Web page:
Slab thickness tolerances has long been a point of contention between contractors and specifiers. Typically a project specification will reference ACI 301, “Specifications for Structural Concrete” which in turn references ACI 117, “Specifications for Tolerances for Concrete Construction and Materials.” The slab thickness tolerance has finally changed in the newest version of ACI 117, published in 2006: For all slabs-on-ground there is only a minus tolerance, meaning that the specifier is not prohibiting thicker slabs. The tolerance states that no individual sample may be more than ¾ inch thinner than the specified thickness and the average of all samples can't be more than 3/8 inch thinner than specified. This is an improvement over the 1990 version of ACI 117, which had a thickness tolerance of +3/8 inch, -¼ inch.
The ACI 117-06 tolerance then is a simple average and a minimum thickness, both of which can certainly be achieved, although contractors should be aware of how much thicker to plan for the slab to be in order to make sure it is never more than ¾ inch thinner than specified. The commentary cautions specifiers to expect “localized occurrences of reduced thickness” and urges them to consider using a statistical approach to subgrade, thickness, and surface elevation, although the methodology is left up to the specifier. The important thing for contractors is to start the project with a clear idea of what the owner or specifier really wants and what you will have to do to accomplish that.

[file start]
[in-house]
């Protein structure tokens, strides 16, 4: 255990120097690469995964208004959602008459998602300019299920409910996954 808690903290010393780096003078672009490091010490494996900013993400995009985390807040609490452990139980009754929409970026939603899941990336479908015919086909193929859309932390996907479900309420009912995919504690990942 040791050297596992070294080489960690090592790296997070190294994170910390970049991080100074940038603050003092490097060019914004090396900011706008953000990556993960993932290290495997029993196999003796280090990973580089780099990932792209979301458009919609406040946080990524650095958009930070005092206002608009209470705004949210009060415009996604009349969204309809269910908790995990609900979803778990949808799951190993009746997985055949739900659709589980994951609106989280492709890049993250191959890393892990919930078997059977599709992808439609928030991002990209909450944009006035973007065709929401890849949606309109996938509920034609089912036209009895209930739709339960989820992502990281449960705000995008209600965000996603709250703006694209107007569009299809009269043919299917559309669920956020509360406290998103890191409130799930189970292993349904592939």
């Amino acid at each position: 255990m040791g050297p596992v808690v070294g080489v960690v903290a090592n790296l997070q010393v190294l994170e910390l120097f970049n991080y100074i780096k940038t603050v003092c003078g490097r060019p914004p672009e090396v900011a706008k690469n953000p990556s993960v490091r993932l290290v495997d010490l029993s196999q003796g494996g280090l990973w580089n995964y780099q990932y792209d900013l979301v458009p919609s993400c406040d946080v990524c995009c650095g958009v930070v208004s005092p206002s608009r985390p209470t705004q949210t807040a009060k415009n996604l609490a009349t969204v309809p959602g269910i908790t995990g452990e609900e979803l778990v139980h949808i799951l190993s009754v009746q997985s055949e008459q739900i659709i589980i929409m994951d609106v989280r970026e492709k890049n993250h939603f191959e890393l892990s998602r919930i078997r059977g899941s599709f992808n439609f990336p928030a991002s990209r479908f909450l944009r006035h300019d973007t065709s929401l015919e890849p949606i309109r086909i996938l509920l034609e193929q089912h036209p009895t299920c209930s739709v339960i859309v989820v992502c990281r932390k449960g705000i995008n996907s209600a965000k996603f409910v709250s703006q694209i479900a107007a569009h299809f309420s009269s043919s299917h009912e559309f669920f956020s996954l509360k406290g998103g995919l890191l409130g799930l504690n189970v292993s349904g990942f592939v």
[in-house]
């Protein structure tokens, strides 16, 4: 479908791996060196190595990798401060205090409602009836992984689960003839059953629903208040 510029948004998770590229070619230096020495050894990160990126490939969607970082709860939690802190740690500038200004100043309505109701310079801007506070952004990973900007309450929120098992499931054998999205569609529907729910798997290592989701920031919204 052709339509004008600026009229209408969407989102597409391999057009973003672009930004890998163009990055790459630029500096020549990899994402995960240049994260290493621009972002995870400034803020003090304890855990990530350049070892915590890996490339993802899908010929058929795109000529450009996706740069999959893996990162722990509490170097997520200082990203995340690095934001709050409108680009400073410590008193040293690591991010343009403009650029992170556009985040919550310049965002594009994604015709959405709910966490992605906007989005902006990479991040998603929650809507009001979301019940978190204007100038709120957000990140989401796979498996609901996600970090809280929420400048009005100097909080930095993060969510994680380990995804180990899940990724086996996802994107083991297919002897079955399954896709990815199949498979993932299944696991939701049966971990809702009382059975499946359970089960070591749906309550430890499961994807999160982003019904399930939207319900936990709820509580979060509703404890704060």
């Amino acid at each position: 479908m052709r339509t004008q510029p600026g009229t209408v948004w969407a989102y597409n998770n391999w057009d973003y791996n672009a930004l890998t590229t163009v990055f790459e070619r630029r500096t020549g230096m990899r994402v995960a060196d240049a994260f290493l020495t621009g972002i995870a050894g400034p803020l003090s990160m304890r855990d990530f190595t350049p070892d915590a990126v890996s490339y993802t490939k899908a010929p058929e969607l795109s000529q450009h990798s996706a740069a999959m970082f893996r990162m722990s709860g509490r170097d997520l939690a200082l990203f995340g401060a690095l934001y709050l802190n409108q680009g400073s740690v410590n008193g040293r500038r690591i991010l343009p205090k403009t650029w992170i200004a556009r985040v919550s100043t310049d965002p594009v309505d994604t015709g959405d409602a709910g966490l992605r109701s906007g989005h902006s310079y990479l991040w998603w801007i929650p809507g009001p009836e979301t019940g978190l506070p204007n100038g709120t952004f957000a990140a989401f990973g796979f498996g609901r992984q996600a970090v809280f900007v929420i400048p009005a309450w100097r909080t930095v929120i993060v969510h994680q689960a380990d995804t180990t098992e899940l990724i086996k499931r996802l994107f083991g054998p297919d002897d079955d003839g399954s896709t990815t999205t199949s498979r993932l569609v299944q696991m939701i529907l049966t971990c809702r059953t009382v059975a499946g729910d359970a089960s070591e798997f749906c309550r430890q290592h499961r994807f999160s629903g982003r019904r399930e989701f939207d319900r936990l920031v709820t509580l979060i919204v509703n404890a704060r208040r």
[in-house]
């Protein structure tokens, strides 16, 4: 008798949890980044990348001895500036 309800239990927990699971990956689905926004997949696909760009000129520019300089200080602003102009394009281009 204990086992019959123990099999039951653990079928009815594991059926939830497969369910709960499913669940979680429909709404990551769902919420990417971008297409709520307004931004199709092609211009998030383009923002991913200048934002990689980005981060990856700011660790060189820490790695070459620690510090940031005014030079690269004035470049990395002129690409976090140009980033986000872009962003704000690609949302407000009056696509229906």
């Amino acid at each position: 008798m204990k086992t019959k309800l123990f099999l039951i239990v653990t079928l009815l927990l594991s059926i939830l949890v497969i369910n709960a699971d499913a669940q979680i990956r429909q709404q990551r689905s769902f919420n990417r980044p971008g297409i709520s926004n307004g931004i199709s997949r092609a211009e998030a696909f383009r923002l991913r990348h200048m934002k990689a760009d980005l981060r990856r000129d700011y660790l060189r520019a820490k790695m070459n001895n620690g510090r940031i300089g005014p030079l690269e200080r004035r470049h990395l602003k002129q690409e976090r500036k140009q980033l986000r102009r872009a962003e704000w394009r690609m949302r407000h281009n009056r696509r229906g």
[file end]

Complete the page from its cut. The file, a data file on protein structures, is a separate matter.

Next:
One good way for contractors to make their case is to use Position Statement #9, Slab Thickness Tolerances created by the American Society of Concrete Contractors (ASCC). Unfortunately, this position statement currently references ACI 117-90, although an update will soon be available and most of the information in the position statement remains relevant. And besides, many job specs will still be referencing ACI 117-90.
In June 2000, Concrete Construction ran an interview with two of the nation's top slab experts, Eldon Tipping, Structural Services Inc., and the late Armand Gustaferro. Both of them criticized the existing slab tolerances as unreasonable, ridiculous, and unachievable with current technology. Today, with the plus side of the tolerance gone, a slab can be built to satisfy the specification, although, as noted in the ASCC position statement, based on the variations in thickness with typical slab construction—even using a laser screed—you would need to plan for an average thickness 1½ inches thicker than the minimum in order to be statistically confident of meeting the specification. For a 6-inch slab, therefore, you would set your forms for a 6¾-inch thick slab. For a competent contractor working with a decent subbase, that thickness would easily keep the average above the 5 5/8 inches needed to satisfy the average thickness tolerance.
But do owners really want to pay for the extra concrete? The ASCC position statement, again, is a good tool to use in helping the owner, and specifier, make that decision. It notes that “Slab thickness variations don't usually lead to strength problems, since concrete and subgrade strengths are usually higher than those used in the design.” Contractors just need to make sure that they don't get stuck buying another ¾ inch thickness of concrete that wasn't in their bid.
In his editorial in the June 2000 issue of CC, Ward Malisch begged the industry to come up with a “method for determining compliance with slab thickness specifications,” noting that nothing had happened in the previous decade since publication of an article by Luke Snell and Robert Rutledge (see “A proposed method for determining compliance with floor thickness specifications,” CC, January 1989). Now nearly another decade has passed and there's still no generally accepted approach. But perhaps there's hope—Eldon Tipping is now chairman of ACI Committee 117 on Tolerances, and he is more familiar with this problem and its solution than anyone.